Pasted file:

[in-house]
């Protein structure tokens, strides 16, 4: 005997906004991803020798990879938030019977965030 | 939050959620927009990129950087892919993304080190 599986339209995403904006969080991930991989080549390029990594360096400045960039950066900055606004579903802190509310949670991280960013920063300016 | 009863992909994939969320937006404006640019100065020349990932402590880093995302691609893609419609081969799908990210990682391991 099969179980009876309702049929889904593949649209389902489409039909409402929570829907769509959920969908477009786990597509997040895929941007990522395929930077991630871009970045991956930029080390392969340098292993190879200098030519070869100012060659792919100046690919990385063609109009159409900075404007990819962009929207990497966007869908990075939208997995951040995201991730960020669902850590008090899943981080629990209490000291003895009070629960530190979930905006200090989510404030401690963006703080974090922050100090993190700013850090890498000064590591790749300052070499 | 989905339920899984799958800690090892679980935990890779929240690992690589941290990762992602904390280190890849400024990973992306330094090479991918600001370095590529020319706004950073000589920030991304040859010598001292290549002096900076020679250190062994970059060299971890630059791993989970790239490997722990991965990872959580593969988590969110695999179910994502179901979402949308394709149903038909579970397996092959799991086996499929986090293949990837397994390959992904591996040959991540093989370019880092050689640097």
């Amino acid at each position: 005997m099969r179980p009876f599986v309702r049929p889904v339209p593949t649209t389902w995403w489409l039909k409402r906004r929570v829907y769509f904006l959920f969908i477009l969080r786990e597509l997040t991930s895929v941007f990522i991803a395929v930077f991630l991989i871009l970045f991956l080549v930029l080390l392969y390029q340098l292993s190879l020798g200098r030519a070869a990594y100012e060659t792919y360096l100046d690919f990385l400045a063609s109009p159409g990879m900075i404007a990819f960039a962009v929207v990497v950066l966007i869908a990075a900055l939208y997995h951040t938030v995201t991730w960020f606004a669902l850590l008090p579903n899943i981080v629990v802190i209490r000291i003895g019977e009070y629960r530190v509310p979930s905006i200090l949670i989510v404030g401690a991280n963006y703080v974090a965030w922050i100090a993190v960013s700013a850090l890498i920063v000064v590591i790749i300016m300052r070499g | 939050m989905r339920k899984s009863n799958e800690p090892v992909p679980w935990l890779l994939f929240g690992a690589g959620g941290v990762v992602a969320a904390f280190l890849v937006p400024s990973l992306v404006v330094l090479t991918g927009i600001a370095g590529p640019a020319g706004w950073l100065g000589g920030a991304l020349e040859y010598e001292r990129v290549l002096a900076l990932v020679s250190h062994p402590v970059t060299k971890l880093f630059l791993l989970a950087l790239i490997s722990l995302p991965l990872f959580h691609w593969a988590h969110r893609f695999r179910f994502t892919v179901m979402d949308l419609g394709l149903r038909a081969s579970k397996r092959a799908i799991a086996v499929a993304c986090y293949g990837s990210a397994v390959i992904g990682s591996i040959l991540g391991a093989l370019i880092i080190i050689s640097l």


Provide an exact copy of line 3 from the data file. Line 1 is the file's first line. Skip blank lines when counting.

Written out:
């Amino acid at each position: 005997m099969r179980p009876f599986v309702r049929p889904v339209p593949t649209t389902w995403w489409l039909k409402r906004r929570v829907y769509f904006l959920f969908i477009l969080r786990e597509l997040t991930s895929v941007f990522i991803a395929v930077f991630l991989i871009l970045f991956l080549v930029l080390l392969y390029q340098l292993s190879l020798g200098r030519a070869a990594y100012e060659t792919y360096l100046d690919f990385l400045a063609s109009p159409g990879m900075i404007a990819f960039a962009v929207v990497v950066l966007i869908a990075a900055l939208y997995h951040t938030v995201t991730w960020f606004a669902l850590l008090p579903n899943i981080v629990v802190i209490r000291i003895g019977e009070y629960r530190v509310p979930s905006i200090l949670i989510v404030g401690a991280n963006y703080v974090a965030w922050i100090a993190v960013s700013a850090l890498i920063v000064v590591i790749i300016m300052r070499g | 939050m989905r339920k899984s009863n799958e800690p090892v992909p679980w935990l890779l994939f929240g690992a690589g959620g941290v990762v992602a969320a904390f280190l890849v937006p400024s990973l992306v404006v330094l090479t991918g927009i600001a370095g590529p640019a020319g706004w950073l100065g000589g920030a991304l020349e040859y010598e001292r990129v290549l002096a900076l990932v020679s250190h062994p402590v970059t060299k971890l880093f630059l791993l989970a950087l790239i490997s722990l995302p991965l990872f959580h691609w593969a988590h969110r893609f695999r179910f994502t892919v179901m979402d949308l419609g394709l149903r038909a081969s579970k397996r092959a799908i799991a086996v499929a993304c986090y293949g990837s990210a397994v390959i992904g990682s591996i040959l991540g391991a093989l370019i880092i080190i050689s640097l």